Originally a painter, Isabelle de Borchgrave’s fashion time-traveling dates to 1994 when she visited the Costume Institute at New York’s Metropolitan Museum of Art. There, an exhibition of 18th-century garments was on display. “It gave me a shock—particularly a yellow dress, which would become my first paper creation,” the artist said. Since that time, de Borchgrave has created with a new medium, creating trompe l’œil paper artworks.
From replicas of Renaissance Italian gowns to recreations of the fantastical modernist costumes of the Ballet Russes, de Borchgrave’s work is meticulously crafted and astonishingly beautiful.
This exhibition explores 300 years of fashion history, featuring dresses from Queen Elizabeth I to Coco Chanel. De Borchgrave’s paper costumes have been featured in major exhibitions around the world from Venice to San Francisco—and soon in Wichita.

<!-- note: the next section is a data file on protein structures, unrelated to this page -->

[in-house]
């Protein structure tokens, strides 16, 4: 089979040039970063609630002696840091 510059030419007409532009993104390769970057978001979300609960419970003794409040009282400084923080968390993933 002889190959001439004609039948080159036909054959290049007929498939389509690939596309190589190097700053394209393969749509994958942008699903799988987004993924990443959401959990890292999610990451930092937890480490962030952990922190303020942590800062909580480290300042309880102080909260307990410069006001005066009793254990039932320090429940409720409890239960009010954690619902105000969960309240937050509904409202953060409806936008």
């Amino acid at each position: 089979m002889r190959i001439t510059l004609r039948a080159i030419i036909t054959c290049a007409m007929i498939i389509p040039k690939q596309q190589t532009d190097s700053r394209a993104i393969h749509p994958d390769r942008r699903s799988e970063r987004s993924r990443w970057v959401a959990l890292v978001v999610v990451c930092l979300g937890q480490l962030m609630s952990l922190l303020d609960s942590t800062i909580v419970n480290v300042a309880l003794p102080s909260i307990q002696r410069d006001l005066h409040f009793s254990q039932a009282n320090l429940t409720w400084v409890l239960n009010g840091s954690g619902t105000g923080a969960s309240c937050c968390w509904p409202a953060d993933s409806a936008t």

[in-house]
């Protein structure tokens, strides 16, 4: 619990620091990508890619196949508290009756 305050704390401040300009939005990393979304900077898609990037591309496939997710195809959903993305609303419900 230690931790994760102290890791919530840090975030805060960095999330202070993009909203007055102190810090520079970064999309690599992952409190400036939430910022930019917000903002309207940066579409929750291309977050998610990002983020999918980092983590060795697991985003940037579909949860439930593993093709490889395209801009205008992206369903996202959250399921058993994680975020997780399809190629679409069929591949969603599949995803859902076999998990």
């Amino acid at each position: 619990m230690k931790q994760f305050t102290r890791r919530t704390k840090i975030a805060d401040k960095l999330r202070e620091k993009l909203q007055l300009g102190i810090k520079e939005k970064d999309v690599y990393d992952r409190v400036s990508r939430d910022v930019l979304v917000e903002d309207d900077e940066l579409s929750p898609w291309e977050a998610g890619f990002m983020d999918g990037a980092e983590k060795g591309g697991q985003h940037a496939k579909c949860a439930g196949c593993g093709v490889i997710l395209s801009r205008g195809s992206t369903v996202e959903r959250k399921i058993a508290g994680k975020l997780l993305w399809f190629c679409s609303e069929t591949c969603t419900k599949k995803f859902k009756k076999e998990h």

The extensive exhibition with more than 90 artworks celebrates the breadth of de Borchgrave’s work with costume and fashion history and is designed to introduce her work to a wider audience. De Borchgrave’s paper sculptures are masterpieces of trompe l’oeil—even upon close inspection it is often difficult to discern that the costumes are made of paper.
All museum exhibitions receive generous sponsorship from the Friends of the Wichita Art Museum and the City of Wichita.
TOP: Isabelle de Borchgrave’s studio in Brussels, Belgium